#485: Cry for the Indians

GETTING MORE TALE #485: Cry for the Indians

We rarely get political here at LeBrain’s Record Store Tales and Reviews.  We try to keep the discussions light.  The topics are mostly focused on music, tech, retail and work place stories.  With that in mind, here’s a good work place tale from 2006.

Without getting into the nitty gritty details, back in 2006, a group of Six Nations on a reserve near Caledonia held an armed standoff over Aboriginal land claims.  In question was a 40 hectare parcel of land that was being prepared for development into subdivisions.  They occupied a large patch of land and wouldn’t budge, stating that historically they never gave up this land.  There is a very complex history as to the ownership of land in Caledonia, going back to 1784.  The police arrested occupiers, and in return the Six Nations set up roadblocks.  This went on for weeks, highlighted by violence and anger on both sides.  Local radio covered all the news, which made national headlines.   It was an ugly scene all around, but also a very serious issue that remains unresolved today (the last blockade happened in 2014).

During the months this was going down in 2006, I was working in a small data entry office with two ladies a little older than myself.  The radio was tuned to the local news.  During an update on the situation, one of the two ladies blurted out, quite offensively, “Why don’t those Indians just pack up and go home and stop causing trouble?  I’m sick of them!  I don’t even understand what they want!”  She ranted for a bit and then things went quiet.  The other lady didn’t answer, so I chimed in.

“They’re arguing for their rights to use their traditional lands,” I explained.

“What land?!” she answered incredulously.

“In Caledonia, but really this was all their land,” I informed her.  “When the Europeans like us came to this country, we pushed them off their land and took it for ourselves.  Now all they have left are these little crummy reservations.  But they were here first.”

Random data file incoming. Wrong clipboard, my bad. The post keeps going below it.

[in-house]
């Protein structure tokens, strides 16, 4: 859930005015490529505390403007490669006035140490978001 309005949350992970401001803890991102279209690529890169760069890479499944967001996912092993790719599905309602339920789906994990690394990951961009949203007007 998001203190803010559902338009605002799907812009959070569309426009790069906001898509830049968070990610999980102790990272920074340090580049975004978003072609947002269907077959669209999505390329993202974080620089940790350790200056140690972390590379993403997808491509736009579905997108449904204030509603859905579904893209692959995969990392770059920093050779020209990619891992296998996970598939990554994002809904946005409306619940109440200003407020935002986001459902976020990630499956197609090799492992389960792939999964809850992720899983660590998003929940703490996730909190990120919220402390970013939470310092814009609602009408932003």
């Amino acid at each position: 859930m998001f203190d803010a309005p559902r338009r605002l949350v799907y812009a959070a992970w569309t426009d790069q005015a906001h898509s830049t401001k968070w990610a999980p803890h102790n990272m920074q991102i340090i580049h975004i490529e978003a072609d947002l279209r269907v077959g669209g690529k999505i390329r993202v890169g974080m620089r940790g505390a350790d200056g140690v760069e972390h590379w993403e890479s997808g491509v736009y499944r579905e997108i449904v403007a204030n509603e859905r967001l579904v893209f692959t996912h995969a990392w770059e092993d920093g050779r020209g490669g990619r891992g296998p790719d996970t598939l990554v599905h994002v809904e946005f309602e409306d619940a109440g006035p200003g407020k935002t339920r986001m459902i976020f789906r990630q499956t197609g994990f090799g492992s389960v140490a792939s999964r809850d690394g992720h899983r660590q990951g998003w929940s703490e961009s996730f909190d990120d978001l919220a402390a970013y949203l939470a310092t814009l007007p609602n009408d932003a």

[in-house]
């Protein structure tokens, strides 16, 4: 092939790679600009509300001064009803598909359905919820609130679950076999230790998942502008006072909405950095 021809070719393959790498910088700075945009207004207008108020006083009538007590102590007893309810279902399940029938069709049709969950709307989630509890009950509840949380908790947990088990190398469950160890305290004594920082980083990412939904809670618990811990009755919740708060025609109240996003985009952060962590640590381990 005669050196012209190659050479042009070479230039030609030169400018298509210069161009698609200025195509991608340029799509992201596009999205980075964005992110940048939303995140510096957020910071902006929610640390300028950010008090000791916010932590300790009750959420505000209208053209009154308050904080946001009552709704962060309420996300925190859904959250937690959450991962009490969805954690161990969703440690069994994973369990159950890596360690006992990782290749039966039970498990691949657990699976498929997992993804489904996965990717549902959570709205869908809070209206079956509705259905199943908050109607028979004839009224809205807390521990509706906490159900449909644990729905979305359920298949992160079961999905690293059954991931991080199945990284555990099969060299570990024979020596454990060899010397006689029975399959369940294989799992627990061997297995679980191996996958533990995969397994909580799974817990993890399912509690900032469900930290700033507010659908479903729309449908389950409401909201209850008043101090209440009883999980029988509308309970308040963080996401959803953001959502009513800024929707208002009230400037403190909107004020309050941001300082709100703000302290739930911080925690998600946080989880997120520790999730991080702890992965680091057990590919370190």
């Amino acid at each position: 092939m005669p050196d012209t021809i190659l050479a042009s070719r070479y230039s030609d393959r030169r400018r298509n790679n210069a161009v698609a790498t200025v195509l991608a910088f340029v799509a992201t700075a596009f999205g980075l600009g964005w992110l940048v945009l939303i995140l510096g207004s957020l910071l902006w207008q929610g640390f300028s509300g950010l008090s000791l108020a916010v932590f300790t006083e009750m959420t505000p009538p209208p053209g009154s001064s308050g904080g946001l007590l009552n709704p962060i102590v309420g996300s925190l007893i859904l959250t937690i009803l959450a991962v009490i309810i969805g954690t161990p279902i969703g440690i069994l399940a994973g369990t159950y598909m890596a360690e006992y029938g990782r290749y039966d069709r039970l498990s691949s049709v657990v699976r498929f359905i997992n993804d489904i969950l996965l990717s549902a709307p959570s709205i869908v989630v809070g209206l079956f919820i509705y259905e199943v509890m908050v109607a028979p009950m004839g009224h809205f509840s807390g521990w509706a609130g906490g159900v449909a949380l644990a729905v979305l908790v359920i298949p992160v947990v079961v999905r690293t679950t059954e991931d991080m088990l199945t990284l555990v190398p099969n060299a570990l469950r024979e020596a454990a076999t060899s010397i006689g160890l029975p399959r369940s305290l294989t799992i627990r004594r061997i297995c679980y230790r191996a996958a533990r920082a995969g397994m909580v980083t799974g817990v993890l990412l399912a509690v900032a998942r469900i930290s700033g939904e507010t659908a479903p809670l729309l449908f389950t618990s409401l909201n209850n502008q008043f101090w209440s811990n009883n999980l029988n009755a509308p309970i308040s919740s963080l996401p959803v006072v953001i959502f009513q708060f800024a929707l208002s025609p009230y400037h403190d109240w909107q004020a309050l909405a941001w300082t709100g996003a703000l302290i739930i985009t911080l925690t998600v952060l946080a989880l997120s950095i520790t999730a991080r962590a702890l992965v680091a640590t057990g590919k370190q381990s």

Her response was something I’ll never forget:

“What?!  I never heard of that!”


Come again?  Did you somehow miss grades 1 through 12?  Canada often prides itself in our great education system.  There’s proof right there that it certainly has its flaws.  Highschool is free, people!  I had to explain this to a lady who was old enough to know where all the white people in North America came from.  I had to convince her this was real history and not a “theory”.  She didn’t have to like these facts, but how can you go through life without even knowing them?

And that is the story of one of the most ignorant comments I’ve ever heard inside or outside the work place.  In the words of Anthrax:

We all see black and white,
When it comes to someone else’s fight,
No one ever gets involved,
Apathy can never solve.

Forced out – brave and mighty,
Stolen land – they can’t fight it,
Hold on – to pride and tradition,
Even though they know how much their lives are really missin’,
We’re dissin’ them.
On reservations,
A hopeless situation.

Cry for the Indians,
Die for the Indians,
Cry for the Indians,
Cry, cry, cry for the Indians.

Respect is something that you earn,
Our Indian brothers’ getting burned,
Original American,
Turned into second class citizen.

Love the land and fellow man,
Peace is what we strive to have,
Some folks have none of this,
Hatred and prejudice.

Territory –  It’s just the body of the nation,
The people that inhabit it make its configuration.
Prejudice – Something we all can do without,
Cause a flag of many colors is what this land’s all about.


  1. I’ve been known to have very similar arguments about the rights and wrongs of immigration from India/Pakistan. Peoples’ ignorance of history used to shock me, I’m kind of numb to it all now.

    Liked by 2 people

        1. Roxx Gang prob’ly.

          Let’s face it — history is filled with bad deeds that we didn’t directly commit. But when we are still living with the effects of those things, then as the current occupants of Planet Earth, it’s our responsibility to help out some of these people who have been historically fucked. In Canada, that means we need to take care of our native population better than we are now. That’s my opinion.